Sept. 24, 1962
Sept. 24, 1962

Table of Contents
Sept. 24, 1962

Point Of Fact
  • Ben Skelton is 37 years old. He never got anywhere as a boxer, but he has sparred with the champs—Louis, Charles, Walcott. In the past months he has worked out with both Sonny Liston and Floyd Patterson. Last week he told SPORTS ILLUSTRATED'S Mort Sharnik what he thinks of their chances—their strengths, weaknesses and plans

College Football 1962
Pro Football
Horse Racing
Woody Hayes
19th Hole: The Readers Take Over


This writer noted with interest your article The Bookies Close Up Shop (Sept. 3), and close up they have, throughout the country. But the net results of Bobby Kennedy's crusade against interstate gambling will be that many states and cities will realize that a whole lot of people like to gamble, not only at the racetrack but off the track and in various and many ways. Just as millions drank during Prohibition because they believed it was an unjust and unpopular law, these same people are going to gamble come hell, high water, stringent laws, the police, the FBI and what have you.

This is an article from the Sept. 24, 1962 issue Original Layout

The Attorney General seems to be under the impression that every bookmaker or every person who accepts a wager is a gangster and a racketeer. If he would investigate a little further he would find out that nine-tenths of these people have honor and integrity far above the average businessman and all they want is a legal right to do business, paying their just and fair share of taxes.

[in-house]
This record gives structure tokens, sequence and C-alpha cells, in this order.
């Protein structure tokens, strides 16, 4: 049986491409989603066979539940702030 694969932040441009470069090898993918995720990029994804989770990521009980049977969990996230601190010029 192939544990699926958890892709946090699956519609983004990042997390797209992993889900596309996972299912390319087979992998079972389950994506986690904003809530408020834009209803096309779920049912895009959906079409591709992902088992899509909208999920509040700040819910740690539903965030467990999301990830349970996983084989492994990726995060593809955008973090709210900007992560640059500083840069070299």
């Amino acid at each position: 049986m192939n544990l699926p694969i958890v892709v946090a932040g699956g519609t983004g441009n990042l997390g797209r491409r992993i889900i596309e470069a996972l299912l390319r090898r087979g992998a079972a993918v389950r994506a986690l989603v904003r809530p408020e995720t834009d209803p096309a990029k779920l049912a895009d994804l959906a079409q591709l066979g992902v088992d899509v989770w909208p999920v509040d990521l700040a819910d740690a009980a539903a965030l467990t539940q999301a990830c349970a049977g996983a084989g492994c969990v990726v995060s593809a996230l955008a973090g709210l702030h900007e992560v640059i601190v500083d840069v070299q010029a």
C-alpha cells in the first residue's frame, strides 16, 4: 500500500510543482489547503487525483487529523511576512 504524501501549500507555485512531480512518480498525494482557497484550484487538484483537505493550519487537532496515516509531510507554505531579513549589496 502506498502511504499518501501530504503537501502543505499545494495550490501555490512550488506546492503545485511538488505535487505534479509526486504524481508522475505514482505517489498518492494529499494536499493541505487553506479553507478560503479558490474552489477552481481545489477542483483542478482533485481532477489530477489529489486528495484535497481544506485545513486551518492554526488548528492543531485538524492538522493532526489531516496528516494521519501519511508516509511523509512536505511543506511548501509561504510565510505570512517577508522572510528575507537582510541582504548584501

So I say to Bobby, be careful how you send out the Storm Troopers, for just as the drinkers revolted and elected Roosevelt so will the bettors revolt and elect a President who will give them a better deal.
(name withheld)
New Orleans

We in Newport, Ky. are proud of our part in the job that has been done in bringing better law enforcement to our community—not because we regard gambling as a moral evil in itself, but because it happens to be illegal in Kentucky, and its existence on a large scale in Newport meant the corruption of public officials to the tune of hundreds of thousands of dollars a year. One of the arguments that the bookies of Newport or any other town constantly throw out is that gambling is financially beneficial to a community and its citizens. This is pure, unadulterated poppycock. Nothing hurts the business of any community more. A local newspaper made a thorough investigation of whether the cleanup has helped or hurt the city of Newport and its citizens. Here are some of the findings:

1) Unemployment has decreased.

2) Turnover among mercantile employees has decreased.

3) Newport's savings institutions show substantial gains in assets and net savings, reflecting a sound and growing economy and a healthy personal income picture.

4) Several businesses have recently decided to move into Newport.

5) Utility consumption has increased.

6) More than a dozen local businesses are currently expanding their facilities. And, most important of all,

7) A general spirit of optimism prevails throughout the city.

Not only has business improved, but the finances of the city government have also improved. Newport was in the black for the first half of this year.
Newport, Ky.